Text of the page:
You know the name, and you know the number. James Bond and Radio-4 in the UK are uniting once again for a new entry in the audio drama world of 007, and this time its an exciting adaptation of the fourth Ian Fleming Bond adventure Diamonds Are Forever.
The BBC’s publicity department have announced that the latest 007 radio adaptation, with Toby Stephens once again playing James Bond, will be transmitted on BBC Radio-4 on Saturday, 25th July, 2015, at 2.30pm.
Produced by Jarvis and Ayres Productions in collaboration with the BBC, the 90-minute audio play is the fifth radio production to star Stephens as 007, who first took on the role of James Bond in Dr. No in 2008, which was followed by Goldfinger in 2010, From Russia With Love in 2012 and On Her Majesty’s Secret Service in 2014.
Toby Stephens, of course, is very familiar to Bond aficionados as, uniquely, he has played both 007 and a Bond villain. In 2002 he was the baddie Gustav Graves in EON’s fourth Pierce Brosnan Bond movie Die Another Day.
For this new adaptation of Diamonds Are Forever, which has been dramatised by Archie Scottney and is directed by Martin Jarvis, Lisa Dillon will play Tiffany Case and Jared Jarris will be Mr. Spang. Dillon, an acclaimed stage actress who has worked with the Royal Shakespeare Company, previously read a Jarvis and Ayres production of Hilda Richards’ 1939 story Jemima Gets Them Guessing, which aired on BBC Radio-4 in 2011. Jared Jarris, who is one of the three sons of the late Irish actor Richard Harris, is perhaps best known for his role as Lane Pryce in TV’s smash-hit Mad Men series, but he has also carved out a good range of big-screen roles, including as the devious Professor Moriarty in Sherlock Holmes: Game of Shadows (2011). His latest role has been as Saunders in the new big-screen version of The Man from UNCLE (2015).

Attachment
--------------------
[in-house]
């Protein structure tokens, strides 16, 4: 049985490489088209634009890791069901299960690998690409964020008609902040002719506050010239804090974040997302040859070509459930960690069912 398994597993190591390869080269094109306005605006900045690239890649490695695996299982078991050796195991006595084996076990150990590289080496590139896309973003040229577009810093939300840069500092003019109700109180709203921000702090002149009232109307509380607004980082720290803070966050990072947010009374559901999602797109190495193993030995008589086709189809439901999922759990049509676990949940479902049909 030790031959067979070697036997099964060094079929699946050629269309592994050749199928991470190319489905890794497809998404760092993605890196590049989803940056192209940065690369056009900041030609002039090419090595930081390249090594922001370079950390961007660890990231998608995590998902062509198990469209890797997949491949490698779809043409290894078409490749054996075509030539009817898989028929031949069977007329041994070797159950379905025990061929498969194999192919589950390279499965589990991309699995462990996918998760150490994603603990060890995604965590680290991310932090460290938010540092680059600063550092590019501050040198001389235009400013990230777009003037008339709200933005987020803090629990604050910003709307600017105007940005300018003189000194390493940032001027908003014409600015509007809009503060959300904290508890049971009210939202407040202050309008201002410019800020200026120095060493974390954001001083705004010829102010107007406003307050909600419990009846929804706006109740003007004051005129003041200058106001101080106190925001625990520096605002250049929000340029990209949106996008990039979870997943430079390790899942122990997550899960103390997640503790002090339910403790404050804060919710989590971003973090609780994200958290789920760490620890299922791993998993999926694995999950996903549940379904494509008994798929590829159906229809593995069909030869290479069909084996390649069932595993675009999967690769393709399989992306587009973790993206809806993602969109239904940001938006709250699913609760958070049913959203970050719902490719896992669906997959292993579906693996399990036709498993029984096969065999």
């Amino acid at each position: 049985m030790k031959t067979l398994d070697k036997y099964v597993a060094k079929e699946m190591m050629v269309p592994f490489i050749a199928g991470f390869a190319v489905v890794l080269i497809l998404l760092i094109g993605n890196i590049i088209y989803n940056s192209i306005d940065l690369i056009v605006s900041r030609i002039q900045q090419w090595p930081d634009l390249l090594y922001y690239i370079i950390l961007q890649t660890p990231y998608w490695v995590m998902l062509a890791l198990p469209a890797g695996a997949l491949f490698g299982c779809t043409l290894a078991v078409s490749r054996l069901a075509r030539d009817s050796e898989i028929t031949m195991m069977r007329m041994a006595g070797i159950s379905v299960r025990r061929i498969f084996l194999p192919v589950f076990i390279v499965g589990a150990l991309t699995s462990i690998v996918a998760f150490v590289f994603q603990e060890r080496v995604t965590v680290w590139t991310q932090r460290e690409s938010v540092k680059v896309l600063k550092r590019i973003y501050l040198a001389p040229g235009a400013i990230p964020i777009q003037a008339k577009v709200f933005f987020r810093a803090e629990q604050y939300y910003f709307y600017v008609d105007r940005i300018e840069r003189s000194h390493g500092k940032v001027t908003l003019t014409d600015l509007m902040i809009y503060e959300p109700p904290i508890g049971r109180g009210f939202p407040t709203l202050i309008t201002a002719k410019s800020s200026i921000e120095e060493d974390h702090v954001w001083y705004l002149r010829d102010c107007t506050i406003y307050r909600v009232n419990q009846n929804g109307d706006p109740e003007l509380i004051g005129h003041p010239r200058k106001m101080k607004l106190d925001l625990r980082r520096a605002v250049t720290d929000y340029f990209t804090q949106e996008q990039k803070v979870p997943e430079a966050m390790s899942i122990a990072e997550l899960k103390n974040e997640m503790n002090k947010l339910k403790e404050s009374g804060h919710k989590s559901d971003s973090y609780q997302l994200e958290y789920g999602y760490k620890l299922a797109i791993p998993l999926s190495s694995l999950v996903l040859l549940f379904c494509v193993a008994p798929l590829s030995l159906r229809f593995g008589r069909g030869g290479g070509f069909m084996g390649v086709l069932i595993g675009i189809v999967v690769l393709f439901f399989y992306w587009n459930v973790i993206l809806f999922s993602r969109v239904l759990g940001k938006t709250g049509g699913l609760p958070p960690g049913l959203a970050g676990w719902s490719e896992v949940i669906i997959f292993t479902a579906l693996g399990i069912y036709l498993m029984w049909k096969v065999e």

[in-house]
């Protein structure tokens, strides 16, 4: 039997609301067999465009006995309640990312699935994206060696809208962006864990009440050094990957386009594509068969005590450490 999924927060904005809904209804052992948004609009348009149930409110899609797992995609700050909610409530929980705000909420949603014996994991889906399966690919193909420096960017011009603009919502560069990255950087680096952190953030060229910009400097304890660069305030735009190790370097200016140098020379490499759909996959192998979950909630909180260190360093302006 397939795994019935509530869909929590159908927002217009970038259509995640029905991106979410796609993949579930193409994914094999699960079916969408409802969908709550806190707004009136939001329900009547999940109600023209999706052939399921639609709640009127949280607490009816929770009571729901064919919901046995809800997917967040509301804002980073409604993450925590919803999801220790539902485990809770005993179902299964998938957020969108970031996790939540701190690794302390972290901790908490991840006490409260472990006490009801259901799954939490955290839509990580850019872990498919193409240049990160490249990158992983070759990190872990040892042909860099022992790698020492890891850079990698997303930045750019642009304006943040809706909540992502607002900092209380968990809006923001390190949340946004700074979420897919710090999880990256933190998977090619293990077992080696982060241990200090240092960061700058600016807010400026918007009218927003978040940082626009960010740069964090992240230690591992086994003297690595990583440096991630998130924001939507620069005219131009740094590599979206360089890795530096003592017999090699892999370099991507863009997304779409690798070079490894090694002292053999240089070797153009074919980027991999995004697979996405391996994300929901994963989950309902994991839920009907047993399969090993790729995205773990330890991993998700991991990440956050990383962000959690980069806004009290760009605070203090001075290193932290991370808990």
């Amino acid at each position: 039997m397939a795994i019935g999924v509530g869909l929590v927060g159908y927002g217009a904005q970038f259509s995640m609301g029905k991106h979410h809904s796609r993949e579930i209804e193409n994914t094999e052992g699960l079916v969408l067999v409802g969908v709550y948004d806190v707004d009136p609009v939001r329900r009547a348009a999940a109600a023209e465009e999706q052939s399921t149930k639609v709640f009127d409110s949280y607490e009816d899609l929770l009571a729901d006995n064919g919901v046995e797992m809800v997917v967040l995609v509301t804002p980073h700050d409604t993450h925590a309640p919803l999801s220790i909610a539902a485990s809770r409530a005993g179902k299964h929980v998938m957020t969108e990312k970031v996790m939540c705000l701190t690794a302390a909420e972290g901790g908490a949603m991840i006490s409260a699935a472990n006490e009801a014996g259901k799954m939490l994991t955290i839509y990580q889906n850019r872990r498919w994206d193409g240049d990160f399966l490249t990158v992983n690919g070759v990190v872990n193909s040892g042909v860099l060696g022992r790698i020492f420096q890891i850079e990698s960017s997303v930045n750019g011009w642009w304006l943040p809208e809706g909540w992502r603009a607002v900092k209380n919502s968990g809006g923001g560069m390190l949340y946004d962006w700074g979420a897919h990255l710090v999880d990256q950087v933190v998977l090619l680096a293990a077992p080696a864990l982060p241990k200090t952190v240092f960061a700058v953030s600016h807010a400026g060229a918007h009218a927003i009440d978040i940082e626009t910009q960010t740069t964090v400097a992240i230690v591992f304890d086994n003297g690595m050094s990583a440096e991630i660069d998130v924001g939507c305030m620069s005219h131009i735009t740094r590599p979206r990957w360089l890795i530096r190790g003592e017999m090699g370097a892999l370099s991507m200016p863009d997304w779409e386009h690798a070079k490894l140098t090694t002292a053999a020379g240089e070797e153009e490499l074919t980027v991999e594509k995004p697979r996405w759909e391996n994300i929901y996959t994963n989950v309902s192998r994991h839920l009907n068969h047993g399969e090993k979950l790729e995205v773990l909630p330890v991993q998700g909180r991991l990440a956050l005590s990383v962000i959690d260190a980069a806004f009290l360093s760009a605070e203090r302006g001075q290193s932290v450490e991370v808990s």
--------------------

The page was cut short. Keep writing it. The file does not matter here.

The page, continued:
The new audio adaptation of Diamonds will also see John Standing return as ‘M,’ and Martin Jarvis will reprise his role as the voice of Ian Fleming. Other roles will include Nigel Havers as Superintendent Harris; Alan Shearman as Rufus B. Saye; Alex Jennings as Shady Tree; Josh Stamberg as Bond’s CIA buddy Felix Leiter; Stacy Keach as Ernie Cureo; Kevin Daniels as Sammy; Andre Sogliuzzo as Rocky/Wint; Darren Richardson as Kidd/The Sergeant; and Matthew Wolf as Tingaling/Dentist.
James Bond author Ian Fleming’s fourth 007 adventure, published in 1956, saw Bond return to America to trace and infiltrate the routes taken by the participants in an international diamond smuggling pipeline, a ring which stretched from mines in Sierra Leone in Africa right through to Mafia interests in New York and Las Vegas. The pipeline is being operated by the ‘Spangled Mob’, a gang run by the two Spang brothers. In the 1950s, Fleming had taken a close interest in the diamond industry and the trade in illicit diamonds and, at one point – making use of his contacts with ex-employees of MI5 – he had conducted a considerable amount of his own background research for the Sunday Times. Some of this background material appeared in his non-fiction book The Diamond Smugglers (1957).
Jarvis and Ayres have been praised for their determination to offer faithful adaptations of the original Ian Fleming Bond stories. In 2010, Jarvis explained to the UK’s popular SFX magazine that one of the remits behind his James Bond radio productions is that ‘we’re not making a version of the movie. We go back to the novel and keep great faith with it’.
Did You Know?
A key part of the storyline concerning Tiffany Case in the Ian Fleming novel Diamonds Are Forever took place on the luxury cruise ship RMS Queen Elizabeth. In real life, when the liner was retired and sold in 1968, it eventually ended up in the hands of a Hong Kong businessman, who intended to turn the ship into a floating University. But in 1972, while undergoing refurbishment for this project in Hong Kong harbour, the liner mysteriously caught fire, and was capsized by the water that was used to put out the onboard blaze.
In the autumn of 1973, when a large EON recce team were hunting for suitable locations in the Far East for the next 007 movie after Roger Moore’s debut film Live and Let Die, they eventually came across the charred wreck of RMS Queen Elizabeth in Hong Kong harbour, and immediately saw the on-screen possibilities. It thus appeared in Moore’s second Bond movie The Man With The Golden Gun (1974), featuring as a temporary MI6 station.